The Raven: Legacy of a Master Thief - Episode 3
US: 24 Sep 2013
The Raven – Episode 3 opens with the protagonist still in the midst of a long flashback that also took up the second half of Episode 2. We no longer play as the Swedish Constable Anton Zellner, but we also don’t play as the softhearted thief Adil. Instead we take on another new role, which acts as the thematic anchor for the entire series.
This final episode is all about reexamination. We reexamine old environments (yet again, after having already done so before in Episode 2), exploring them from a different angle and discovering their secrets in a different order. We reexamine events, watching parallel plots unfold just beyond Zellner’s view, complicating the tidy solutions we thought we had all figured out in Episode 1. But most importantly, we reexamine the characters.
Episode 3 feels like it’s split into two halves. The first half returns to the relaxing, languid pace of the first episode, which makes sense considering that we’re still replaying through the events of that episode. During this period, the game encourages us to wander and talk with people, allowing it to focus more on character development than plot.
We take on the role of Patricia Mayers, who was introduced, then quickly forgotten in Episode 1, but as we see here, the game clearly hadn’t forgotten about her, even if the player did. In the short time we spend with her she becomes one of the best characters in the game. As a smart and chameleon-like con artist, she’s a joy to control. The voice acting for Patricia is especially great as we can hear her switch personas on the fly, slipping in and out of her high-pitched ditzy socialite voice and into her normal deeper voice. We can distinguish her inner narration from her dialogue just from her tone, something that wasn’t possible with the previous playable characters. That contrast makes basic conversations thrilling as we get to watch her scheme circles around people that we already know are clever and smart, but for all their smarts, they’re still victims of their assumptions about a pretty blonde girl in a dress and heels.
Patricia is the lens that lets us reexamine some major supporting characters. People are willing to open up to her in a way they were not with Zellner, and the game takes advantage of that. We see firsthand the much touted bitterness of Lady Westmacott, her disdain for high society, but also a subtle protectiveness and a deeper understanding of her fears and failures as a mother and grandmother. Kreutzer, the talented and sticky-fingered violinist who existed only as a subplot in Episode 1, spews his life’s story to Patricia and reveals himself to be far more interesting than the cliché he seemed at first.
However, what makes Episode 3 so great is that it isn’t just about revealing more information about these characters. It’s also about using that information to compare and contrast data with our expectations. Seeing these characters together, how they discuss and bicker and cuddle and kill each other, with the near-omniscient knowledge that comes from playing the past two episodes, it’s fascinating and sad to see how similar they all are. The Raven may be the titular master thief, but if this episode teaches us anything, it’s that we all have our secrets and lies, our past regrets and double lives.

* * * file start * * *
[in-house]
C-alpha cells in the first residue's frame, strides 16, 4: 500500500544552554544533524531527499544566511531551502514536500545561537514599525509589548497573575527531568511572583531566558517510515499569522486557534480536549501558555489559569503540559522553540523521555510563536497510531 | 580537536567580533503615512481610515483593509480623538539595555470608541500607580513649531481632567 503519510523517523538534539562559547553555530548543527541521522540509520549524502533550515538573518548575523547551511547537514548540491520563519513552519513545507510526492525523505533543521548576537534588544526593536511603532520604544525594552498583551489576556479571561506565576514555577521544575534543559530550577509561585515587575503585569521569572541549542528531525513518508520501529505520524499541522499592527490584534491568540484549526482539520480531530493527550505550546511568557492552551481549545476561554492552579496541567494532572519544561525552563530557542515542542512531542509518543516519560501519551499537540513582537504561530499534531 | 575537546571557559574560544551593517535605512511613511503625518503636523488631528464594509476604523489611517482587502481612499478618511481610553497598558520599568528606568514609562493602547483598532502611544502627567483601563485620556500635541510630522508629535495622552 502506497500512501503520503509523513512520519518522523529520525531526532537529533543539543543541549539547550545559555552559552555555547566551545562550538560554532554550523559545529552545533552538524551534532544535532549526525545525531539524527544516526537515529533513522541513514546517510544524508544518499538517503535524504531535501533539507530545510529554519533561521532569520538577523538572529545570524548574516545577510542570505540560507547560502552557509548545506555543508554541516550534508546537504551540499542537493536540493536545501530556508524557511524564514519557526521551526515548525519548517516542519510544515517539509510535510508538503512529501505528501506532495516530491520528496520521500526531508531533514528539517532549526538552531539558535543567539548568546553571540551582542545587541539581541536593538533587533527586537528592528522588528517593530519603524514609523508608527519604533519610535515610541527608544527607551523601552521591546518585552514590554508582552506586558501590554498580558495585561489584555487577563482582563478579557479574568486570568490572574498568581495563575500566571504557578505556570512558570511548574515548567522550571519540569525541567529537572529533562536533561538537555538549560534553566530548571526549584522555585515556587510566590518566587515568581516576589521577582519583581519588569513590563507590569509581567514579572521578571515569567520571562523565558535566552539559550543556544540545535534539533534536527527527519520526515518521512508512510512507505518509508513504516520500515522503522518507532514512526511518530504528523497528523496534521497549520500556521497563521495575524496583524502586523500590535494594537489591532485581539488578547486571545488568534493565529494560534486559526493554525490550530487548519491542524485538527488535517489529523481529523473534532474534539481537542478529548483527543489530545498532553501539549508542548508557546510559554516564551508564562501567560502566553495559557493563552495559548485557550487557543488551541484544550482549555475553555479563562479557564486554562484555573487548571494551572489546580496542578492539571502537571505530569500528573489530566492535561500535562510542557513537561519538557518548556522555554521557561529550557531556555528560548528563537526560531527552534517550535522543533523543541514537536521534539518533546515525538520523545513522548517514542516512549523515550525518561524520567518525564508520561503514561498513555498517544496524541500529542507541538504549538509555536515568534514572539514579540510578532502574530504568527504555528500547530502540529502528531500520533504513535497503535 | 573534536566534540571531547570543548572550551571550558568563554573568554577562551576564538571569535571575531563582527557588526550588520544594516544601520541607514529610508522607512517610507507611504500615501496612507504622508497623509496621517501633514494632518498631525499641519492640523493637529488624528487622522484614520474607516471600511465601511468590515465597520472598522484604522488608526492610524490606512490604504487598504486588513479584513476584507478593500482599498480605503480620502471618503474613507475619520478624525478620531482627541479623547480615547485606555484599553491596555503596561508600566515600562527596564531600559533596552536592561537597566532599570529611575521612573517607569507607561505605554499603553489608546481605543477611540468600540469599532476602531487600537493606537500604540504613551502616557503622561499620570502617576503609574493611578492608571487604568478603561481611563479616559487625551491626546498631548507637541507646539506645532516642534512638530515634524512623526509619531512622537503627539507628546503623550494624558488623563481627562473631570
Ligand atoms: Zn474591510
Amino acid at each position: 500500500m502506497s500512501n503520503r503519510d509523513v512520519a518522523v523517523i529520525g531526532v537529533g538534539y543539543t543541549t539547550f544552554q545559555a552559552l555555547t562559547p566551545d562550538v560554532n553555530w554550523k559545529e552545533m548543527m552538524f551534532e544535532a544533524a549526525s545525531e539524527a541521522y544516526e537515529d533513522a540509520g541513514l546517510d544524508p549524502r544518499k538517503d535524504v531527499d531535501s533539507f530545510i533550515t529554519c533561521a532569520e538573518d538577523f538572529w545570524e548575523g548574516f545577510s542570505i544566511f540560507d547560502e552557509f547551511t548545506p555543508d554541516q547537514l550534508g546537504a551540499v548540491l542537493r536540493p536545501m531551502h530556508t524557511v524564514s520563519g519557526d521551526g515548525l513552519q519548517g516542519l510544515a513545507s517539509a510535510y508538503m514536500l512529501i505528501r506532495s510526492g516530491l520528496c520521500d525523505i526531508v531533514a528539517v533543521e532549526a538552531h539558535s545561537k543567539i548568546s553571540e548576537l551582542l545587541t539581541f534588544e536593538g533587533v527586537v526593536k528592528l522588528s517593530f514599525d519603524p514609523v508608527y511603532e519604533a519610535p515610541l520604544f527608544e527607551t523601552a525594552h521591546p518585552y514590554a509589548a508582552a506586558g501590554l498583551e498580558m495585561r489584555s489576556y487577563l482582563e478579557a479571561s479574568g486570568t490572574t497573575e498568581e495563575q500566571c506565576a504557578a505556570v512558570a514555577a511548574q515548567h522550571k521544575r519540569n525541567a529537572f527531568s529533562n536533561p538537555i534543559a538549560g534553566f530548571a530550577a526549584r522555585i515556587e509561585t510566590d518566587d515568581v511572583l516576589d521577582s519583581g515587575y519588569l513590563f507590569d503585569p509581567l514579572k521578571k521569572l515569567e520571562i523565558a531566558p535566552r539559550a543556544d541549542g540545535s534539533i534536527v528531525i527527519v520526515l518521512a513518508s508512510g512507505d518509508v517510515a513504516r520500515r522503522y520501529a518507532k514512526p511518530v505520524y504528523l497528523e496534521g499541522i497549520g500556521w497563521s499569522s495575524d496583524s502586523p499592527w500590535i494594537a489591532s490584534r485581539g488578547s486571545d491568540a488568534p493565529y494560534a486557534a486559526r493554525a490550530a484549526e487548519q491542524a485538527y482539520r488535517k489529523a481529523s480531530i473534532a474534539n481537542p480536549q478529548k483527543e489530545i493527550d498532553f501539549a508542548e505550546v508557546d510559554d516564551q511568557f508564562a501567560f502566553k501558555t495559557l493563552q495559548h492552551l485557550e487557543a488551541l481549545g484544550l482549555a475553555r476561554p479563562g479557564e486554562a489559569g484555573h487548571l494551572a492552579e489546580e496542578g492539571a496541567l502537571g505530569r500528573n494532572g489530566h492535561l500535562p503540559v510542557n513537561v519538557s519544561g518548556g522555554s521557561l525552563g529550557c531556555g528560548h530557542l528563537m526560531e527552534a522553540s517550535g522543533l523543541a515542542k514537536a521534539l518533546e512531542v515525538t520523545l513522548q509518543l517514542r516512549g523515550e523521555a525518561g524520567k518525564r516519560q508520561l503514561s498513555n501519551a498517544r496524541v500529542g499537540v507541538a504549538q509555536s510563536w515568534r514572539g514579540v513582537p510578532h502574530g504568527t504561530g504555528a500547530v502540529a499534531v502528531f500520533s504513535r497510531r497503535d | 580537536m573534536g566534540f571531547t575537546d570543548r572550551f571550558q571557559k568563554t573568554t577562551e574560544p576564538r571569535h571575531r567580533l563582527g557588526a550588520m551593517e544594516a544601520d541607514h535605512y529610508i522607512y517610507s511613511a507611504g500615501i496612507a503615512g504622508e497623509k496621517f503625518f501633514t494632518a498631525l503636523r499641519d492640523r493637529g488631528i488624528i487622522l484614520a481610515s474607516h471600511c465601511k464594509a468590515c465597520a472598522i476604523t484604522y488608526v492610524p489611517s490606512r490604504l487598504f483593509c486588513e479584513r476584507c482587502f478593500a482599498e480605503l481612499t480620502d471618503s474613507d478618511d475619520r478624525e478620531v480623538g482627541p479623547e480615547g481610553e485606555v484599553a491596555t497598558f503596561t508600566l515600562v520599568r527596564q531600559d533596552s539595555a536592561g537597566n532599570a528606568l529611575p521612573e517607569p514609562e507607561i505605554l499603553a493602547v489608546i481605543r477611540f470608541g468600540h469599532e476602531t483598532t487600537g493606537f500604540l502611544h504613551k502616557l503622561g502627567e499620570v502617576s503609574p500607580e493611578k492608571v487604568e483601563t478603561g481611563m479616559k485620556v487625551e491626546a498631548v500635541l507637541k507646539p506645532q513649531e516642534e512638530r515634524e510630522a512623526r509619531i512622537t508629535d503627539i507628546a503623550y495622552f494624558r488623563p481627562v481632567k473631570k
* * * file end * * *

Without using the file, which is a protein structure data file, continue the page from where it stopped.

All these side plots have been trickling and percolating through The Raven since the beginning, but seeing them together here brings them all into focus. This is what the final episode in any series should do, and The Raven does it quite well. It bounces its large cast off each other in fun and compelling ways to show us that the central mystery is just one of many and that each character has a rich life just as full of intrigue and action. By switching our perspective each episode, encouraging us to reexamine what we thought we knew, The Raven shows us that every NPC is worthy of their own game.
Once the game makes its thematic point with Patricia, the perspective switches back to Adil as he puzzles through the rest of the plot. Our reexamination of locations takes us back into Episode 2, and the pace of the game speeds up just as it did in that episode. With most of the supporting cast left behind, the game becomes more focused on physical point-and-click puzzles rather than conversational puzzles, but this is a good thing. Puzzle variety is important for any point-and-click game.
Ultimately, however, the final scene loses that tightly plotted focus that has driven the series from the start. One character is tied up and guarded yet somehow escapes, and we never see how. The game has put so much effort into (successfully) convincing us that this side character is important, yet it ignores her at this very crucial moment. It’s as if the writers wrote themselves into a corner, then waved it away because the conflict is over, nothing left to see here, move it along. It’s not a horrible ending, but it’s definitely a low point for the series.
Thankfully, the game makes its thematic point in the first half, and it does so skillfully, and that alone makes the series worth playing. The Raven is still an example of episodic gaming at its best since it effectively structures its narrative and themes around its limited resources. You’ll spend a lot of time in the same environments, talking to the same people, but you’re never doing or thinking the same things. Instead, you’re asked to reconsider these familiar faces and places, and you’ll realize they were never really familiar to begin to with.
// Moving Pixels
"Conflict is necessary for storytelling, and video games have often used one of the most overt representations of conflict possible to tell their tales, the battlefield.READ the article